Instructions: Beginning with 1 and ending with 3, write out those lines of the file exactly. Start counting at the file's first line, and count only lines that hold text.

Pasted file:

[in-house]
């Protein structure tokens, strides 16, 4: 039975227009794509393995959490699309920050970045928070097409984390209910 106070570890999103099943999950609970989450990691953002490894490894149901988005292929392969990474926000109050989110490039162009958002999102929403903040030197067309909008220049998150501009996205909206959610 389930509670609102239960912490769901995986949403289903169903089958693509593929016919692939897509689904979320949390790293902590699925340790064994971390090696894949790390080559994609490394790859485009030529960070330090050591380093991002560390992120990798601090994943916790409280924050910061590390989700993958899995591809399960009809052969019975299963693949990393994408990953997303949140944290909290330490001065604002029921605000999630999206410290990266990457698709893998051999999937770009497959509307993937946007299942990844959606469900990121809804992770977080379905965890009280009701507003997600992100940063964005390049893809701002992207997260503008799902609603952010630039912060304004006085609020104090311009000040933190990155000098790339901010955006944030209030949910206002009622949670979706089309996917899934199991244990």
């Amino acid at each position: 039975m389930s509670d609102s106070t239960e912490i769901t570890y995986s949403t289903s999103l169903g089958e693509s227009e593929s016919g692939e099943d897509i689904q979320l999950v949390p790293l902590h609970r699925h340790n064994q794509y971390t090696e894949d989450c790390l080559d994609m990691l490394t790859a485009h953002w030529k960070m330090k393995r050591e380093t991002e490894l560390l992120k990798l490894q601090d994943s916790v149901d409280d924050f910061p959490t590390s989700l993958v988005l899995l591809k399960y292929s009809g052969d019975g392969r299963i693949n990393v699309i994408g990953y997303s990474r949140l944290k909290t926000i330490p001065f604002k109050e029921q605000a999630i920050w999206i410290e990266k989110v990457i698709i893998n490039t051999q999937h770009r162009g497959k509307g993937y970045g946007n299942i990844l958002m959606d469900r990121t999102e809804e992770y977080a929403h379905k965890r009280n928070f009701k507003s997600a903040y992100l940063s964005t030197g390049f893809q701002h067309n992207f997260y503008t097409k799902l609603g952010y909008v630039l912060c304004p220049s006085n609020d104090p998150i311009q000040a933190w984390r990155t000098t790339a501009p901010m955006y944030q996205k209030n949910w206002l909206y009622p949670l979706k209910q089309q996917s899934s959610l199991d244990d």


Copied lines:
[in-house]
């Protein structure tokens, strides 16, 4: 039975227009794509393995959490699309920050970045928070097409984390209910 106070570890999103099943999950609970989450990691953002490894490894149901988005292929392969990474926000109050989110490039162009958002999102929403903040030197067309909008220049998150501009996205909206959610 389930509670609102239960912490769901995986949403289903169903089958693509593929016919692939897509689904979320949390790293902590699925340790064994971390090696894949790390080559994609490394790859485009030529960070330090050591380093991002560390992120990798601090994943916790409280924050910061590390989700993958899995591809399960009809052969019975299963693949990393994408990953997303949140944290909290330490001065604002029921605000999630999206410290990266990457698709893998051999999937770009497959509307993937946007299942990844959606469900990121809804992770977080379905965890009280009701507003997600992100940063964005390049893809701002992207997260503008799902609603952010630039912060304004006085609020104090311009000040933190990155000098790339901010955006944030209030949910206002009622949670979706089309996917899934199991244990």
């Amino acid at each position: 039975m389930s509670d609102s106070t239960e912490i769901t570890y995986s949403t289903s999103l169903g089958e693509s227009e593929s016919g692939e099943d897509i689904q979320l999950v949390p790293l902590h609970r699925h340790n064994q794509y971390t090696e894949d989450c790390l080559d994609m990691l490394t790859a485009h953002w030529k960070m330090k393995r050591e380093t991002e490894l560390l992120k990798l490894q601090d994943s916790v149901d409280d924050f910061p959490t590390s989700l993958v988005l899995l591809k399960y292929s009809g052969d019975g392969r299963i693949n990393v699309i994408g990953y997303s990474r949140l944290k909290t926000i330490p001065f604002k109050e029921q605000a999630i920050w999206i410290e990266k989110v990457i698709i893998n490039t051999q999937h770009r162009g497959k509307g993937y970045g946007n299942i990844l958002m959606d469900r990121t999102e809804e992770y977080a929403h379905k965890r009280n928070f009701k507003s997600a903040y992100l940063s964005t030197g390049f893809q701002h067309n992207f997260y503008t097409k799902l609603g952010y909008v630039l912060c304004p220049s006085n609020d104090p998150i311009q000040a933190w984390r990155t000098t790339a501009p901010m955006y944030q996205k209030n949910w206002l909206y009622p949670l979706k209910q089309q996917s899934s959610l199991d244990d």